Graduate studies at Western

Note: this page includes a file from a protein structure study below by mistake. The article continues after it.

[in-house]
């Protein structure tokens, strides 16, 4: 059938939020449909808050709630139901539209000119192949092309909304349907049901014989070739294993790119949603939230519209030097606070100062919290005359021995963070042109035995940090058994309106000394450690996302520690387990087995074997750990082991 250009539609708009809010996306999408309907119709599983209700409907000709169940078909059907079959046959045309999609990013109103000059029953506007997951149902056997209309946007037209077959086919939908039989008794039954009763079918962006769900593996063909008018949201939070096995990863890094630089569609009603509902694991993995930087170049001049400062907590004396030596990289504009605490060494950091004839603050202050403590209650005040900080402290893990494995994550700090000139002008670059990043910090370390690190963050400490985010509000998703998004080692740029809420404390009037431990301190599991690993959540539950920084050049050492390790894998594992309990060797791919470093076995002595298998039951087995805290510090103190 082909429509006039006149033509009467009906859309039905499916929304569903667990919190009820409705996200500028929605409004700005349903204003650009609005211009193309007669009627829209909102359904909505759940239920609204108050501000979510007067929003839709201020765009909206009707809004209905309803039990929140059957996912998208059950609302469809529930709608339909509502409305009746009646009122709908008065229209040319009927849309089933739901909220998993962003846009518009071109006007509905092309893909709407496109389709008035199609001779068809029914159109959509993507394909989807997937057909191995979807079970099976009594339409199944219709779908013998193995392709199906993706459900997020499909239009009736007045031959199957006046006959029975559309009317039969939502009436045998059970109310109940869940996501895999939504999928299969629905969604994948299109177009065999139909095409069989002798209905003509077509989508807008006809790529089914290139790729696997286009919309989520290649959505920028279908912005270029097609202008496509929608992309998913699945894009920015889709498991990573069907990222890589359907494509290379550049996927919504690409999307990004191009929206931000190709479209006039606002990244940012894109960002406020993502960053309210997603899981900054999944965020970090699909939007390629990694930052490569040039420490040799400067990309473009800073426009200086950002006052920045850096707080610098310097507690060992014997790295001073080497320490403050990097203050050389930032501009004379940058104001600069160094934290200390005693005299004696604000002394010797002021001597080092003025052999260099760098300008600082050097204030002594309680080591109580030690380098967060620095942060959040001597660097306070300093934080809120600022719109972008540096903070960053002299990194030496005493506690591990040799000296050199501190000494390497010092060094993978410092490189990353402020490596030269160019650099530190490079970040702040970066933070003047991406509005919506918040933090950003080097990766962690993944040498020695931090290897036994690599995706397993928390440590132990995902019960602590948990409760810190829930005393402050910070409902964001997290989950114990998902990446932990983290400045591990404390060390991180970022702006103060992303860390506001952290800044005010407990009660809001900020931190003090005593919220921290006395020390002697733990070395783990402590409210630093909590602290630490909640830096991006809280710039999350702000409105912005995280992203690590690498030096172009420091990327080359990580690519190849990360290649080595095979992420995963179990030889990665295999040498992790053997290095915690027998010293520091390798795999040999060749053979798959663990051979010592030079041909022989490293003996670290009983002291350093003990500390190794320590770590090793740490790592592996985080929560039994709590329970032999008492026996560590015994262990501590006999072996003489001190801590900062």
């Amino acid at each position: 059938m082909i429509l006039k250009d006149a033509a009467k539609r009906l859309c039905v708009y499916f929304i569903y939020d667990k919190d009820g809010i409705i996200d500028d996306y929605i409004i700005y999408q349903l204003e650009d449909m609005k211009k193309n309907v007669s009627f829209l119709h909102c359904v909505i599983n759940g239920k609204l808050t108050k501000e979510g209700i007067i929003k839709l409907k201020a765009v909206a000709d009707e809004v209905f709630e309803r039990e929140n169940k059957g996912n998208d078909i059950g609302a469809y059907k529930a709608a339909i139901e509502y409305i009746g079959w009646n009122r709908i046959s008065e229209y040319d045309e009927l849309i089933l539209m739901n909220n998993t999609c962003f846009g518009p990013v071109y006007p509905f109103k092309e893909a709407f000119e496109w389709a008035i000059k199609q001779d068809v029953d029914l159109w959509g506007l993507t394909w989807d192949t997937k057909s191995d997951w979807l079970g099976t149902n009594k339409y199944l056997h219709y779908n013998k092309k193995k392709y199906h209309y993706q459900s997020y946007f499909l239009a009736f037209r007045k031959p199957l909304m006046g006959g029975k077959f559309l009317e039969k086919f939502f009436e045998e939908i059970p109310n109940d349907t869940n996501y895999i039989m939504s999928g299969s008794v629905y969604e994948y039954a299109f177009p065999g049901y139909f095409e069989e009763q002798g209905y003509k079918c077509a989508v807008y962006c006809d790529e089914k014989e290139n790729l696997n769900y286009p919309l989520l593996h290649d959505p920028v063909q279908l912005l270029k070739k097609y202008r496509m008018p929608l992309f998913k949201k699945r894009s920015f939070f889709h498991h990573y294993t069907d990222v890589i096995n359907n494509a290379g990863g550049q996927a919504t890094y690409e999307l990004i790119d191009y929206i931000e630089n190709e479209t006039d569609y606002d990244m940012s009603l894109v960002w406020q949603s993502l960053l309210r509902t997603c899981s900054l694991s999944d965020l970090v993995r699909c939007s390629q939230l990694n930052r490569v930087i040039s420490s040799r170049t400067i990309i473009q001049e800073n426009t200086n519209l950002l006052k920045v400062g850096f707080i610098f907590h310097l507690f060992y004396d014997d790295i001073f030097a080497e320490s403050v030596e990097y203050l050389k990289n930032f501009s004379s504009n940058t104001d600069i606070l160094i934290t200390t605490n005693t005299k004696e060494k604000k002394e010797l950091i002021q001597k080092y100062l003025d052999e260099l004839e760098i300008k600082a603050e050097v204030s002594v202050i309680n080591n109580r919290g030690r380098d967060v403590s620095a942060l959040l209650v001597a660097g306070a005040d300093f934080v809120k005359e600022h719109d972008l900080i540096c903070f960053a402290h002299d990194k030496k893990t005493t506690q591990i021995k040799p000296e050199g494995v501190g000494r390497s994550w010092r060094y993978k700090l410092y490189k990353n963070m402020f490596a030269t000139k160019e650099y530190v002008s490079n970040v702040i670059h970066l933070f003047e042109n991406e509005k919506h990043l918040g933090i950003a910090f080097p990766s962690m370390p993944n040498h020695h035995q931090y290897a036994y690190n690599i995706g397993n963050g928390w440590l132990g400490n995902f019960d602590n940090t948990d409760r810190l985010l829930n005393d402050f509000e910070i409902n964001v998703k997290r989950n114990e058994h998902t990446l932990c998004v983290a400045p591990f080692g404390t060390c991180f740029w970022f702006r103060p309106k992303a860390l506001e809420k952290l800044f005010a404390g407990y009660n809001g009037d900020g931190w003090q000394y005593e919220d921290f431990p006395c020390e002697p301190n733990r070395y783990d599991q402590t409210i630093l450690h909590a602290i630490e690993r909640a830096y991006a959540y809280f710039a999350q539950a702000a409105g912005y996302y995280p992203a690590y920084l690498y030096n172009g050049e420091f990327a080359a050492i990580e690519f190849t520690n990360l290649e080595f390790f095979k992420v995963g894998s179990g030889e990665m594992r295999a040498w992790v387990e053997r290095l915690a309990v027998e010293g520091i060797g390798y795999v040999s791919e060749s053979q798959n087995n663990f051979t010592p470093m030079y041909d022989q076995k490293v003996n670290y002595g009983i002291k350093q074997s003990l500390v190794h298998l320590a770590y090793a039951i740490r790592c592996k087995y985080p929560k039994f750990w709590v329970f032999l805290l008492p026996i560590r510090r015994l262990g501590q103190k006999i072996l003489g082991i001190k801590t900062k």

|Abstract||Kant, having identified the formulas of the supreme principle of morality, offers a succinct explanation of their interrelation. What Kant says is, “The above three ways of representing the principle of morality are at bottom only so many formulae of the very same law, and any one of them of itself unites the other two in it.”1 This claim – hereafter the “Unity Claim” – plays the role of the eccentric cousin in the family of Kant’s ethics: although glaringly present, it is little spoken of, but seldom disowned. Most commentators, at any rate, focus their attention on more important matters, such as the content of the individual formulas, the moral psychology, or the deduction of freedom. Such matters are sufficiently absorbing to leave the Unity Claim often passed over without remark. But the Unity Claim should not be ignored. Kant does assert it, which compels us to attempt to find a place for it in his moral theory. It would seem to constrain the interpretation of the other, more momentous issues. How one interprets the content of the categorical imperative, in particular, would seem to be significantly restricted by the Unity Claim; one could not, given the Unity Claim, offer a complete interpretation of any single formula without also at least referring to the other formulas. And, as I shall argue in Part III below, the Unity Claim is no accident. Kant is committed to the Unity Claim by virtue of some basic features of his moral theory. This paper will thus offer what amounts to an extended commentary on the Unity Claim. I shall review the various suggestions of what it might mean, and how it might, or might not, be accommodated within Kant’s moral theory. The structure of this paper will be as such. Part II will examine the two main strategies for including the Unity Claim within Kant’s moral theory, and explain why they are both inadequate. Part III will examine the other main approach to the 2 Unity Claim: giving up on it..|
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